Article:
-- Fine


Responsibility for the numbering of a gene class will reside with the
assigning laboratory, unless transferred by them to WormBase and the
Caenorhabditis Genetics Center.  (As in the present practice, in some
cases, if desirable, a small block of numbers can be assigned to
another laboratory.)

Notes.

Bird and Riddle (1994 J. Nematol.) proposed nomenclature for parasitic
nematodes.  They suggested following the C. elegans guidelines but
with designations in parallel.  It would be desirable for one source
(CGC/Wormbase) to enforce uniqueness of lab and allele designations.


Philosophy and constraints:

a. From an informatician^“s perspective, each genetic entity should
have a unique name, and there should be an authority to maintain
uniqueness.

b. From a researcher^“s perspective, the names should be easy-to-use
and intuitive, and not generate confusing nicknames (think about what
you would write on the side of your Petri plate). Sub-communities
(e.g., those working on Pristionchus or C. briggsae) would tend to
drop lengthy identifiers.

c. If possible, the names should not stifle creativity.

d. From a classical geneticist^“s point of view, there should be names
that can be used for decades before the molecular identity of a locus
is known.

e. From a molecular geneticist^“s point of view, orthology should be
obvious from the name.  There can multiple homologs for a gene, and
orthology might not be clear, especially if full genome sequence is
not available.

f. However, the name should not confuse relationships among genes.

g. Other species names should not crowd out those in C. elegans.

Uniqueness (a) is the overriding concern.  Ease of use is the second
priority.  Depending on the researcher, (b,d) or maximizing (e) and
minimizing (f) is more important.

N. B.   There are millions of nematode species.

*****************************************************************



On Thu, 16 Oct 2003, Paul Sternberg wrote:

Dear friends,
I think we have reasonable convergence on a nomenclature plan.  (The
immediate motivation is to get briggsae genetic information into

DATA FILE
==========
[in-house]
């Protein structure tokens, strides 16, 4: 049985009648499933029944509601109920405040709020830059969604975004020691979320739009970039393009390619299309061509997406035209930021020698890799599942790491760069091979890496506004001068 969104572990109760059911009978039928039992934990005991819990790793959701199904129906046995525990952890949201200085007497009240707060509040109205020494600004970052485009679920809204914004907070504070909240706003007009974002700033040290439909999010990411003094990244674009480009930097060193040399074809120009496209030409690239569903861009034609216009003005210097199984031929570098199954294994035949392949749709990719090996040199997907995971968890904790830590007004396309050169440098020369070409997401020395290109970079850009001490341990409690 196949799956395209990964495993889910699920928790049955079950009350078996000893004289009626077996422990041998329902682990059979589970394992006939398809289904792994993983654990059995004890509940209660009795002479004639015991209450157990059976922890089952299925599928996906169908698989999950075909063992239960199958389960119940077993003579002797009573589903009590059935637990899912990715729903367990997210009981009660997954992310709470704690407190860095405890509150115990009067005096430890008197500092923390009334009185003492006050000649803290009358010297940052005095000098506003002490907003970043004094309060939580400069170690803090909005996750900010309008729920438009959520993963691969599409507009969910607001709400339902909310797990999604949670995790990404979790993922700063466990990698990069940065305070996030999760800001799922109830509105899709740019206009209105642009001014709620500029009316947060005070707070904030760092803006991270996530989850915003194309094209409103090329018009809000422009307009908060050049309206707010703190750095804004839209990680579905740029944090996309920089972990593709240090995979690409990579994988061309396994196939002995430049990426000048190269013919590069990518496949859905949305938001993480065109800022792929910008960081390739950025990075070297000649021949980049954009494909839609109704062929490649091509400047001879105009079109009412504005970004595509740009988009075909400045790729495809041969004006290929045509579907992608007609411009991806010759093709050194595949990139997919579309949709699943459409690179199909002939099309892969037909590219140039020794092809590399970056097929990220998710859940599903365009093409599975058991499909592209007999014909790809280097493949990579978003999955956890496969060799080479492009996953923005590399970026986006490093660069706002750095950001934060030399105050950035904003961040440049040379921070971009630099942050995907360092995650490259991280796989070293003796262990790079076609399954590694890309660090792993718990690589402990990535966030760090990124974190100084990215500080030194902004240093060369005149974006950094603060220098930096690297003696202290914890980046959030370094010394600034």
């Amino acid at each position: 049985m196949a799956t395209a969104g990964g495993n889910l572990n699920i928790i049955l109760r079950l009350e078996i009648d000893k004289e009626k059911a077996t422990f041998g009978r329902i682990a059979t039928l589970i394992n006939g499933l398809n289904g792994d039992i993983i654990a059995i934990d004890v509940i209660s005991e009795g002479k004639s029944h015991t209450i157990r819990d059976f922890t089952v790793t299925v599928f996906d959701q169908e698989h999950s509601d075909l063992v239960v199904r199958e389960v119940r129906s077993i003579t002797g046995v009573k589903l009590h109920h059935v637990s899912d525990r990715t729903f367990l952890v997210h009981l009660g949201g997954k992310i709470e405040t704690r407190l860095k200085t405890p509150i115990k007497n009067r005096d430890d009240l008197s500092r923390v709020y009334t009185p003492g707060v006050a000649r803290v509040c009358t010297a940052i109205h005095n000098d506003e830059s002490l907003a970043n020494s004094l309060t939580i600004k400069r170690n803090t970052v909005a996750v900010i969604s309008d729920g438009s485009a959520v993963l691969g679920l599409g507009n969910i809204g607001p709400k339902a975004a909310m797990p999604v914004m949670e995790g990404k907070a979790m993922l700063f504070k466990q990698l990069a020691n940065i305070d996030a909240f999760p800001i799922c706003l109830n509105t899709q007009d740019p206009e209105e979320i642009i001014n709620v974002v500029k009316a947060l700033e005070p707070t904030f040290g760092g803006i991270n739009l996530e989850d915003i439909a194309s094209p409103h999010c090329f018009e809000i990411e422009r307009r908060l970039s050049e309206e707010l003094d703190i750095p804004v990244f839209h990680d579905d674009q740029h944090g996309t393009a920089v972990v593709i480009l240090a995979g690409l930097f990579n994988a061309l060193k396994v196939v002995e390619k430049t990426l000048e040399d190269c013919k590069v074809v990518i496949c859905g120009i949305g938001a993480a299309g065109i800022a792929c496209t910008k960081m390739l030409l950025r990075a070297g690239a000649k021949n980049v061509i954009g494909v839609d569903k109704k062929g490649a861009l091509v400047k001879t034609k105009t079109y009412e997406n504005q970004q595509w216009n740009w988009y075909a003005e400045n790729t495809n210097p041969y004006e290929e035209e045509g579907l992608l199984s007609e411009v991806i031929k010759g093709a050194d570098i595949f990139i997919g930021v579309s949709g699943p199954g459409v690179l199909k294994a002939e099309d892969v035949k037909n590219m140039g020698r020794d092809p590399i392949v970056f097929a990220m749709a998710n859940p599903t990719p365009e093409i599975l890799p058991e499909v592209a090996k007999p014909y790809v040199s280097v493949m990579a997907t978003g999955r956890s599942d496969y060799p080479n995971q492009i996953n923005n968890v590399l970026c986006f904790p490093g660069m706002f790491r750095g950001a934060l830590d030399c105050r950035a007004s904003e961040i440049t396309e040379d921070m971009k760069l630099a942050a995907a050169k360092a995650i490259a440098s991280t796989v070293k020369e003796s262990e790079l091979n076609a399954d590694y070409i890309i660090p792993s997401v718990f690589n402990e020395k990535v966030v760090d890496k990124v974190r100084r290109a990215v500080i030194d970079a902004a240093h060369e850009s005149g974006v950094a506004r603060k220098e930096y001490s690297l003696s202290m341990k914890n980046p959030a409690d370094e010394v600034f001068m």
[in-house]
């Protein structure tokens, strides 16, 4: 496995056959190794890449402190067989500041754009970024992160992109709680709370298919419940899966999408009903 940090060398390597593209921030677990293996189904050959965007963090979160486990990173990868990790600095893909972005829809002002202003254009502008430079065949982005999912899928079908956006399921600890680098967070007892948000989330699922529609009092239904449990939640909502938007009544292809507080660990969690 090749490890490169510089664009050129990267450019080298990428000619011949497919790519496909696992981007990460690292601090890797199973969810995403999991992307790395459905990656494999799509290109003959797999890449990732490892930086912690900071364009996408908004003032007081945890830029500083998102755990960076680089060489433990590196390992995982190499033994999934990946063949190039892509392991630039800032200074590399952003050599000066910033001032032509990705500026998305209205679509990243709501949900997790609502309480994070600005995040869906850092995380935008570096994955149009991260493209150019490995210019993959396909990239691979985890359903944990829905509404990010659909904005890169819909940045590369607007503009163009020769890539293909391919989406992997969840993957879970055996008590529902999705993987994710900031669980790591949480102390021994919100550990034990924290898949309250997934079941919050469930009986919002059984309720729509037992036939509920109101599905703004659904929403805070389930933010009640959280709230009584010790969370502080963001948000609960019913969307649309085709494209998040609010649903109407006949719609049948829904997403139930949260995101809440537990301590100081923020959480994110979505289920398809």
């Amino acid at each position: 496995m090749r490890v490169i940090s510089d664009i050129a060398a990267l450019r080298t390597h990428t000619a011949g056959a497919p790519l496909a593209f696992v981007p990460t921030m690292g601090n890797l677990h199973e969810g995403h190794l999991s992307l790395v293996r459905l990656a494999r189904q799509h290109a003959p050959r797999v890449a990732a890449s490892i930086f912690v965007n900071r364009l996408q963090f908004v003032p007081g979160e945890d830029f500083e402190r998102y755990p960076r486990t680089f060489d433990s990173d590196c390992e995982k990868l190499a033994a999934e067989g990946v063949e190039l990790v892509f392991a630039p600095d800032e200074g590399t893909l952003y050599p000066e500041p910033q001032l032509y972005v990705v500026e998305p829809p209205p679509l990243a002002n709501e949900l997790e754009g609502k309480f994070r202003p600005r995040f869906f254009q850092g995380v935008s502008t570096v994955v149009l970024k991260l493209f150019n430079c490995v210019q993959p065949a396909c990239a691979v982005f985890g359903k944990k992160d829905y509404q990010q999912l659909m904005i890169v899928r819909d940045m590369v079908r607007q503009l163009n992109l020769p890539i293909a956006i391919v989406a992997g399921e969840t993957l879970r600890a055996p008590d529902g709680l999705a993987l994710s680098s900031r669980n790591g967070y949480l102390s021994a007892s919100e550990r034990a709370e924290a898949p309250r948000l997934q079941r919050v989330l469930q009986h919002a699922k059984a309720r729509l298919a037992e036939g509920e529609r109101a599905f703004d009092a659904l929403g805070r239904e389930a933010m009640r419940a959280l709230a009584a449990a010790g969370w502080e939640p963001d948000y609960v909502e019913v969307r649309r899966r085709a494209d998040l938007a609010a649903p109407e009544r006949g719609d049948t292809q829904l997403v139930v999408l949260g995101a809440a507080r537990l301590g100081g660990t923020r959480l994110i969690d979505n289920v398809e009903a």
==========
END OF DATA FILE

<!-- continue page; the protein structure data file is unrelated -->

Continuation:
wormbase; there are now many mutations and loci).   (Some of you have
already bought on in Spring-Summer 2002 when this first came up).

One briggsae-specific question is what we want to use for species
identifiers (dpy-cb1 rather than dpy-b1, etc.)

Comments?

After dealing with your comments, this will get posted on WormBase,
Society of Nematology, etc.
Thanks
Paul

Revised genetic nomenclature for non-C. elegans nematode species
DRAFT 2003-10-16

Under the current nomenclature system for non-C. elegans nematode
species, each gene class in a given species has a unique three-letter
gene class name that does not overlap with other species. e.g., the C.
briggsae equivalent of dpy is cby, and the equivalent of unc is mip.
However, with over 1100 gene classes in C. elegans and an increasing
number of species under study, this will soon become unmanageable.  We
therefore propose an alternative nomenclature system that will allow
genes with similar mutant phenotypes in other species to keep the same
gene class name, but with a species-specific identifier.

The proposal:
1.  Orthologs will be given the same name but with a species prefix.
For example, cb-tra-1 is the C. briggsae ortholog of C. elegans tra-1.
In some cases, there will be paralogs and some confusion; we expect
this to be minor compared to the convenience of having orthologs having
the same names.  For paralogs, a ďdot and numberĒ can be appended to
distinguish paralogs,  e.g., hsp-16.1, hsp-16.2.